It seems I'm not the only one who noticed this trend. I was hired right before the pandemic hit, and while they handled things fairly well through this arduous challenge and supported the tutors well throughout it, I noticed something happening this semester: they couldn't fill their schedule for beans. I'm serious. They claimed it was because of the increase in demand, but they also expressed that they were going to start closing inactive accounts. I suppose many others were just sick and tired of feeling undervalued.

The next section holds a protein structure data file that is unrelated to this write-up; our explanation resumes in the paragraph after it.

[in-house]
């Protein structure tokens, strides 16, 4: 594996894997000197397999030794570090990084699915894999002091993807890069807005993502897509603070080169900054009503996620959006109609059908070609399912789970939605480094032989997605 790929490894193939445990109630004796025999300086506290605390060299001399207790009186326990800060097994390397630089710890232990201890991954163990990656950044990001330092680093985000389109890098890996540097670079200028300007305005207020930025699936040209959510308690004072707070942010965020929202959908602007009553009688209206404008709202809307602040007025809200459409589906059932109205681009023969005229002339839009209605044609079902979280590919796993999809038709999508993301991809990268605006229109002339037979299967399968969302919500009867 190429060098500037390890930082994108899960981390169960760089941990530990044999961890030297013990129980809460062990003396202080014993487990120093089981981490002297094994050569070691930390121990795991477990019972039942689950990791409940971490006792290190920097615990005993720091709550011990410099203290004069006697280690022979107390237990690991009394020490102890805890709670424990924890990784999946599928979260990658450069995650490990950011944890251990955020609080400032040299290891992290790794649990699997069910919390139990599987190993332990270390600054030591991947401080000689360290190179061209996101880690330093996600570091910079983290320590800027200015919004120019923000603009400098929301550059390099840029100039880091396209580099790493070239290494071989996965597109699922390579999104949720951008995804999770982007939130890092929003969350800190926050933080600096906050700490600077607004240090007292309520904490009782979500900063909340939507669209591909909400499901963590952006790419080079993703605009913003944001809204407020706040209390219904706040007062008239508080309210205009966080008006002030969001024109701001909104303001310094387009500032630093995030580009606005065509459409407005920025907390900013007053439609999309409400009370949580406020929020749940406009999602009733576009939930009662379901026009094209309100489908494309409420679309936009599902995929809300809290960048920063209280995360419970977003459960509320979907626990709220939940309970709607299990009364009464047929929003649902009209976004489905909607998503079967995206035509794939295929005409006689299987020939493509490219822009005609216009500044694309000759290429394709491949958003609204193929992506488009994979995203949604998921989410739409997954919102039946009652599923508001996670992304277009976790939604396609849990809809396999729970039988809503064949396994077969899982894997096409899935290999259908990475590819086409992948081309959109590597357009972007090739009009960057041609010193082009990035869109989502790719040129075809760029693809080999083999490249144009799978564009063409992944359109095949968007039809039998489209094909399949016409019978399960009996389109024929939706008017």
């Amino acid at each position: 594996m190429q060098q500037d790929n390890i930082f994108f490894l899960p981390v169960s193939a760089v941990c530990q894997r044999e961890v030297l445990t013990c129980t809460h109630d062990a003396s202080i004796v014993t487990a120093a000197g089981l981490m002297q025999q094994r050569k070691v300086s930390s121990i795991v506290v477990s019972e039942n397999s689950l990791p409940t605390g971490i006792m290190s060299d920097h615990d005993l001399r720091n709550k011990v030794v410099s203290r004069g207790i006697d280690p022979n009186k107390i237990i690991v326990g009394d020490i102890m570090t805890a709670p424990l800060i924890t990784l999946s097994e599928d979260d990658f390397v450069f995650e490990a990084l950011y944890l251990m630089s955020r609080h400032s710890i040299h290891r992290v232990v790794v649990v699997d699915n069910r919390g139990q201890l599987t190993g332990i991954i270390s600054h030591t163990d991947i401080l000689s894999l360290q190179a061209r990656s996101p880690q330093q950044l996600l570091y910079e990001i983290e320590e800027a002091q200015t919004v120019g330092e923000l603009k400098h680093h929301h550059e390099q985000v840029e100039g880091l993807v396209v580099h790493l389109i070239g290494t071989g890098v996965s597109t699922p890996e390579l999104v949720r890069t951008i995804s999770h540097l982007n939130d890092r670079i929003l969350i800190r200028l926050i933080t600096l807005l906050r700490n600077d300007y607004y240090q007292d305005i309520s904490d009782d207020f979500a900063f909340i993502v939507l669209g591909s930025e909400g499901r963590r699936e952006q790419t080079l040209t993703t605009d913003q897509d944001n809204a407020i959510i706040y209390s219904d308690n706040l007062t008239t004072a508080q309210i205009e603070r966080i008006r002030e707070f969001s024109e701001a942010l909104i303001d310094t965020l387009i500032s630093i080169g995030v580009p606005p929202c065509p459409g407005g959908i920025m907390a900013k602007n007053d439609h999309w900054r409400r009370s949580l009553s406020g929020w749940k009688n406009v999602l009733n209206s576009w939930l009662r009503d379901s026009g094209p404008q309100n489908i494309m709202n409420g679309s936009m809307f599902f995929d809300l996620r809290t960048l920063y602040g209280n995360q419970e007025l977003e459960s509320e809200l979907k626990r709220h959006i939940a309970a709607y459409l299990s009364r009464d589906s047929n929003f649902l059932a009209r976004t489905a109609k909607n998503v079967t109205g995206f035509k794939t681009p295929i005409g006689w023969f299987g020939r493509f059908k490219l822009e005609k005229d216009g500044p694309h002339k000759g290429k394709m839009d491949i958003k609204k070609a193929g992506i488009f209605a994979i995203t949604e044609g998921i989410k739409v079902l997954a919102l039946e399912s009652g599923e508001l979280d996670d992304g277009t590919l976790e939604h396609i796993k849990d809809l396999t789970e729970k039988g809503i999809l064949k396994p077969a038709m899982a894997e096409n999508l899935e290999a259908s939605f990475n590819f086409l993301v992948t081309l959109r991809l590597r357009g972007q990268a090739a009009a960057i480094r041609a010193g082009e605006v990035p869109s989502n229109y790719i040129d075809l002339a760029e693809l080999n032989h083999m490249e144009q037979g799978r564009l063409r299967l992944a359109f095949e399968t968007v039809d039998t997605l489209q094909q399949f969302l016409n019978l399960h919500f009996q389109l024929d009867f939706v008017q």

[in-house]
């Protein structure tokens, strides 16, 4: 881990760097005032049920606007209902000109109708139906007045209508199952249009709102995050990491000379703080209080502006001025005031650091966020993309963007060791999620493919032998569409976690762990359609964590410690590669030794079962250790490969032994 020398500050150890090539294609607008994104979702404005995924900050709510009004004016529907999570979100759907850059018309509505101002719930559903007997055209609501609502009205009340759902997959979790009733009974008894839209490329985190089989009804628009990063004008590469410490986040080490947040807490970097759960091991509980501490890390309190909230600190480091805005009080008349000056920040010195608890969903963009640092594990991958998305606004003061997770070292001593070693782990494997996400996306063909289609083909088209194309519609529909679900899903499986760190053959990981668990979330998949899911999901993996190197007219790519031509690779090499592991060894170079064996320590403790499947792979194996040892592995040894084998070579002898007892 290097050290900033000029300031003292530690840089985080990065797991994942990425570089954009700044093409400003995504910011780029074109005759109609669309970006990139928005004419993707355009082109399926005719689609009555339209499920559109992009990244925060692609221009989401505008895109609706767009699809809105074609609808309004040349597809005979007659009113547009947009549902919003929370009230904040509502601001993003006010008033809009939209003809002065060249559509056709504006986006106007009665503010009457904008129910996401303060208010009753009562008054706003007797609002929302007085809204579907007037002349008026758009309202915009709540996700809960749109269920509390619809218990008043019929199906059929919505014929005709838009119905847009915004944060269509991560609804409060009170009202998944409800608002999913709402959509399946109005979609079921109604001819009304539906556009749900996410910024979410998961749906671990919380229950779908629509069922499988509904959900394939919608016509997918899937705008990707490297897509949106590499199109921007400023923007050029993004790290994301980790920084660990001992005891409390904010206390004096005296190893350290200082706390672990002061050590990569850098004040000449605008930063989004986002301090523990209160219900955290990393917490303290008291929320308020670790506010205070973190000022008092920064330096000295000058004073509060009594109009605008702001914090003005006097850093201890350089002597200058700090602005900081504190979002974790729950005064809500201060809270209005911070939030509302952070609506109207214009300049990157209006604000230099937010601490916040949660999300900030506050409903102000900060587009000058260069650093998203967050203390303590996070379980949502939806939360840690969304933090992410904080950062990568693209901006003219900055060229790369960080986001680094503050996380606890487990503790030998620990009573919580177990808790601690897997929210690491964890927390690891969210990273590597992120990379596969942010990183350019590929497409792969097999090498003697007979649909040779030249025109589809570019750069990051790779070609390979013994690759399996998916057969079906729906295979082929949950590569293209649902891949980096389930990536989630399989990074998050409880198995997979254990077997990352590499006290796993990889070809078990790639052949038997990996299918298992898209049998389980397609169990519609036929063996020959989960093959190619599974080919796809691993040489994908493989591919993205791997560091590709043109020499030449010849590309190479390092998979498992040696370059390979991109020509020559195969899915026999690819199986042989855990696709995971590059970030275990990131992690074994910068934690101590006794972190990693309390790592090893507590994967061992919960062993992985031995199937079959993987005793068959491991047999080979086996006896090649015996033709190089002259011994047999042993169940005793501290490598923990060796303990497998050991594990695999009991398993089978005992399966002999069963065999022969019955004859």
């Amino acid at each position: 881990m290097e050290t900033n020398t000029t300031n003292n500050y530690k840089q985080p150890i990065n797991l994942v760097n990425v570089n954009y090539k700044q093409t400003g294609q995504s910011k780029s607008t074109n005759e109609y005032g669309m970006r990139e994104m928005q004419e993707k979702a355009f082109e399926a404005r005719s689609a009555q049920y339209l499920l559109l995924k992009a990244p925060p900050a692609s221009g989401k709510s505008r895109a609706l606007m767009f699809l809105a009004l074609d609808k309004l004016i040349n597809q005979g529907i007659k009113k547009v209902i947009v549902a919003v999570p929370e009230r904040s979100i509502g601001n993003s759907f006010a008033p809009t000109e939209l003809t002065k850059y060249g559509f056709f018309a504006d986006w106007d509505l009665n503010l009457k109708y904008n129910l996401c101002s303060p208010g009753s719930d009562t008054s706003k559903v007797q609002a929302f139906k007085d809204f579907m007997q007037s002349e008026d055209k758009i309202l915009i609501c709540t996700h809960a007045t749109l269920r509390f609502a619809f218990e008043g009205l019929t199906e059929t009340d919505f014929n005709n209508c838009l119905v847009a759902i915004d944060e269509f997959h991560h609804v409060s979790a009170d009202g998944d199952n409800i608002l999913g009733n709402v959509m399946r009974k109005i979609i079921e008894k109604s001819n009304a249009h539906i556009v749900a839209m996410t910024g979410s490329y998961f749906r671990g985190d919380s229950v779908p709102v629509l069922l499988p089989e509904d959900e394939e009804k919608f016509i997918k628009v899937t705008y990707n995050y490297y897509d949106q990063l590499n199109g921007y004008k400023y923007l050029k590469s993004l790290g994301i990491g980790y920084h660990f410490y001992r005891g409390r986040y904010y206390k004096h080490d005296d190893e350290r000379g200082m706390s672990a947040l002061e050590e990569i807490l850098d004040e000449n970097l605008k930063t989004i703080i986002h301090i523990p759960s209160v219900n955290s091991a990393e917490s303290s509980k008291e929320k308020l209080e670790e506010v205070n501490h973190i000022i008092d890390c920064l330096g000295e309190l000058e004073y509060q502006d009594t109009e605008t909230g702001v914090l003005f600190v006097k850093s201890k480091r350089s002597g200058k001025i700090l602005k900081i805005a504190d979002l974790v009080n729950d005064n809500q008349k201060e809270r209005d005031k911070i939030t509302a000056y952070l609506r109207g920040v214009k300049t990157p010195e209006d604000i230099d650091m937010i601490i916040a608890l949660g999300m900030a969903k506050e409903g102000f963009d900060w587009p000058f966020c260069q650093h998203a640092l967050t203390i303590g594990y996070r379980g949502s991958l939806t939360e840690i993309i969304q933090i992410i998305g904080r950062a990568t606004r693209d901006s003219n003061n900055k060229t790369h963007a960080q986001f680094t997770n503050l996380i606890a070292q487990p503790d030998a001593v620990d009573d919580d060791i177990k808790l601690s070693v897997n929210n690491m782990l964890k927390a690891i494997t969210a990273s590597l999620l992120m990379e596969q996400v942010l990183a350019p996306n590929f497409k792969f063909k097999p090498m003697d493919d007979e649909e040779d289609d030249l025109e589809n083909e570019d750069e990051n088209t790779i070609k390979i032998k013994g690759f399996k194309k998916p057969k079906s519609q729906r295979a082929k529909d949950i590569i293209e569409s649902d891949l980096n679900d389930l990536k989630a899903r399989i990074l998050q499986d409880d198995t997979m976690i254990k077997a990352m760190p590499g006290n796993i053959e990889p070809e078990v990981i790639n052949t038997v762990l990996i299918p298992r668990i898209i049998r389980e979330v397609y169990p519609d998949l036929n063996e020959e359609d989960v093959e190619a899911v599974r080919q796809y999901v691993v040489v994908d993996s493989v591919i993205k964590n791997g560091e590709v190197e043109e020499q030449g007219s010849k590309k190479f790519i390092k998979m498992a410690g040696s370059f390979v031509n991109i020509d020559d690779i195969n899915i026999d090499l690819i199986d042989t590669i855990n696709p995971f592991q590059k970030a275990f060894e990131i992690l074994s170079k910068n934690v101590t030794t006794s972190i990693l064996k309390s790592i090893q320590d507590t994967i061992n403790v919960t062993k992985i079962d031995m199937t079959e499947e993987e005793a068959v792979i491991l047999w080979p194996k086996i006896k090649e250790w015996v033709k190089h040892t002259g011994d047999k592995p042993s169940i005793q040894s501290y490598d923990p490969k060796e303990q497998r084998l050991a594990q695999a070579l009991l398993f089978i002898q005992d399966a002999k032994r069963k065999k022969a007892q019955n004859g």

The reason their tutors feel undervalued is because of the way they evaluate the tutors month after month. The quality specialists never, never, never, never, never, never, never, NEVER, evaluate the tutors for their strengths. NE-VER! The tutors might get satisfactory marks on their evaluations, but the evaluator will then go into long, long, long explanations regarding ONE session about what they perceive the problem was, and the feedback is rarely completely on target. There are really ten thousand things that could go wrong in a session, which includes their classroom running inefficiently, and they always take that as the tutor's problem rather than a difficulty of working within their problem-ridden platform. So, it's insulting when you do everything right on every other session, but then they pick up on one little thing that might be slightly off, and they don't ask what happened or why, and they give you a demerit for that skill. Plus, the tutors have NO VOICE in this process. It's all one-way. No questions are asked. They are not interested in hearing from the tutors, ever. They will run a survey every so often, but don't trust that you will stay anonymous. I have had too much experience with other companies. I've seen people get fired over their answers to surveys! The quality specialists simply go through your sessions, pick something out, go off on some rant about this one mistake they think you made, and they do not discuss it to maximize learning, and you just wind up looking like garbage.